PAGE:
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More and more people are migrating their Report Server environment to SharePoint. This migration will give you the ability to open your reports in SharePoint instead of just another UI. For a complete explanation on this migration check a previous blog of my at SQL Server 2005 Service Pack 2 (Integration between Reporting Services and SharePoint 2007). Before you can integrate between Reporting Services and SharePoint you have to decide if you'll setup a separate Application Tier. Almost all my customers have a similar setup as pointed out below.

SERVER 1 - Data Tier

.NET Framework 2.0

SQL Server 2005 SP2 (Database)

SERVER 2 - Application Tier

Internet Information Server 6.0

.NET Framework 2.0 & 3.0

Windows SharePoint Services 3.0

SQL Server 2005 SP2 (Reporting Services)

Reporting Services Add-in for Microsoft SharePoint Technologies

It's also possible to install all these products on one machine, but it isn't advisable. Reporting Services installs some Web Services and a Web manager (will be replaced by the Reporting Services Add-in for Microsoft SharePoint Technologies). After installation you can find all files at the Program FilesSQL ServerMSSQL.#Reporting ServicesReportServer directory. If you've installed al of the above products and updated it with the latest service packs and updates you can start the Reporting Services Configuration Manager. This tool can  be started for the Start menu at All Programs - SQL Server 2005 - Configuration Tools - Reporting Services Configuration. Depending on the choice of installation you will see a similar screen like this.


If some of the above sections displays a red cross mark fulfill these steps.

  • The Report Server virtual Directory should point to the web site where you installed and configured SharePoint.
  • The Report Manager Virtual Directory will become obsolete, so it isn't necessary to implement this step.
  • The Windows Service Identity is used under which the Report Server Windows service runs. The Report Server Windows service performs initialization, reversible encryption, database maintenance tasks, and all scheduling and delivery. The service runs in the background. It performs end-to-end processing for reports that run on a schedule (specifically, it creates report snapshots and runs subscription reports).
    Because it performs all encryption operations, the Report Server Windows service must be running whenever you specify or use encrypted values. Specifying stored credentials, running a report that uses stored credentials, and publishing a report to a report server (data source information is encrypted) are all operations that require the Report Server Windows service.
  • The Web Service Identity creates or uses a application pool under which the identity runs in IIS.

Now all steps are completed and Reporting Services is initialized you can start completing the last step to complete SharePoint Integration. Click on the Database Setup section and Change the Server Mode from Native to SharePoint Integration. After hitting the change button fill out the following screen and make sure the Create the report server database in SharePoint Integrated mode is selected. 


Type in new Database Name (e.g ReportServerWSS). Note. Don't start to create a database which starts with WSS because in some cases the connection will fail. After creating the database the SharePoint integration is completed.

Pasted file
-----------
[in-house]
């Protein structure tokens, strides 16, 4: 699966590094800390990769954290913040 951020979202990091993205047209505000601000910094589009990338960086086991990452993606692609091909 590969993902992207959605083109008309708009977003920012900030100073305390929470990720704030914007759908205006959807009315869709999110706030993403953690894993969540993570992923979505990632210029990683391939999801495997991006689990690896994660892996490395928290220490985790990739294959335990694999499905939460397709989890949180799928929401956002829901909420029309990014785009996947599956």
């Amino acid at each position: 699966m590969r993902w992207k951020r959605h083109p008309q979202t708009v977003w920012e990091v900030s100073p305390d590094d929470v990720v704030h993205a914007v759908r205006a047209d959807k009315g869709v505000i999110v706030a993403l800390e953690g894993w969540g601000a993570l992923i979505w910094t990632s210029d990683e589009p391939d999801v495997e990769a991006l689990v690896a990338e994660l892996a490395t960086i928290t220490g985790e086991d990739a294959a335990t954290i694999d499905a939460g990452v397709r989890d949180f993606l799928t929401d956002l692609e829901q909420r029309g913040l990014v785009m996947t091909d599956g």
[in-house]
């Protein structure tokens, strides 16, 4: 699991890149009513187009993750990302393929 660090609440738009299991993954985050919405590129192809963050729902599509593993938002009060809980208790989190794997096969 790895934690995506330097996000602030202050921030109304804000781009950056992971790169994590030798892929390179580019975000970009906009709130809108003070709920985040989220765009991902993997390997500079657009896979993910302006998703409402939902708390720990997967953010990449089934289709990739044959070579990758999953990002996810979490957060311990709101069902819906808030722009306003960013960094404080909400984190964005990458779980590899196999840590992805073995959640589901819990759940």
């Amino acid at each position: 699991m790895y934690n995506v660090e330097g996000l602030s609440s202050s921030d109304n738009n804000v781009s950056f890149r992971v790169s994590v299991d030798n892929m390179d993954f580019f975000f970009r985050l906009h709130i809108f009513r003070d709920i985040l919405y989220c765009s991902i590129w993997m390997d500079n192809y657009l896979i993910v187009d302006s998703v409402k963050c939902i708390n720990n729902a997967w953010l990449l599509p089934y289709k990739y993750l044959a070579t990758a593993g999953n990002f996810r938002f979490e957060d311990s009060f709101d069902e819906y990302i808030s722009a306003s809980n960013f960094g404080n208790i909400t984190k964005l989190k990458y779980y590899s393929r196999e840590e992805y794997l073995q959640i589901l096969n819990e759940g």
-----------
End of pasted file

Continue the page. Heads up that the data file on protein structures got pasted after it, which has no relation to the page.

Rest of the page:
Although it isn't hard to install and configure the add-in, it will give you a lot of steps to fulfill. First of all you have to make a decision about your server topology. Secondly you must setup Reporting Services to use you're data tier (remote or local). Third upgrade your database, so all content will be added to SharePoint and the rendering and caching stays in SSRS. In my next blog I'll explain how Activating SharePoint for Reporting Services works.


I wasn't blogging for a long time, but now I'm back with a strong rhyme.
Look, near the camera, snap my picture. I'll sign my name on it, then I get richer.
Like LL said don't call it a comeback and face the fact Jack I'm all that.

The last couple of months I spend a lot of time developing and giving courses. Like a few of my colleagues already posted on their blogs, I spent a lot of time on our Summer Classes . Check Update summer classes 2007 at and Summer Classes 2007 at for the details. My part in these classes was the developing an teaching the BI part. I had lots of fun with all my students and they appreciated my experiences as well. By the way these classes will be held again in January or February of 2008. See Class-A Summer Classes become Winter Classes at for full details.

Besides the BI part, I also developed a couple of our SharePoint modules. SharePoint is the reason why I was unable to post blogs for a long time. Our SharePoint courses SHAREPOINT 2007 DEVELOPMENT UNLEASHEDSHAREPOINT 2007 BI and SHARPOINT INSTALLING & CONFIGURING are almost every week sold out. I'm not surprised because SharePoint is HOT and other course provides can't deliver a training because the MOC (Microsoft Official Curriculum) material isn't available yet.

Here is some info about my next posts. More and more people are migrating their Report Server environment to SharePoint. I already received a couple of emails how to setup such an environment, but I never had the time to create a post. Today I received another mail requesting me to explain this. So my next posts will be about this subject. I'll divide this subject in three post.

  1. Post: Installing & Configuring the Integration between Reporting Services and SharePoint
  2. Post: Activating SharePoint for Reporting Services
  3. Post: Developing Reports for Reporting Services under SharePoint

I'll keep you posted.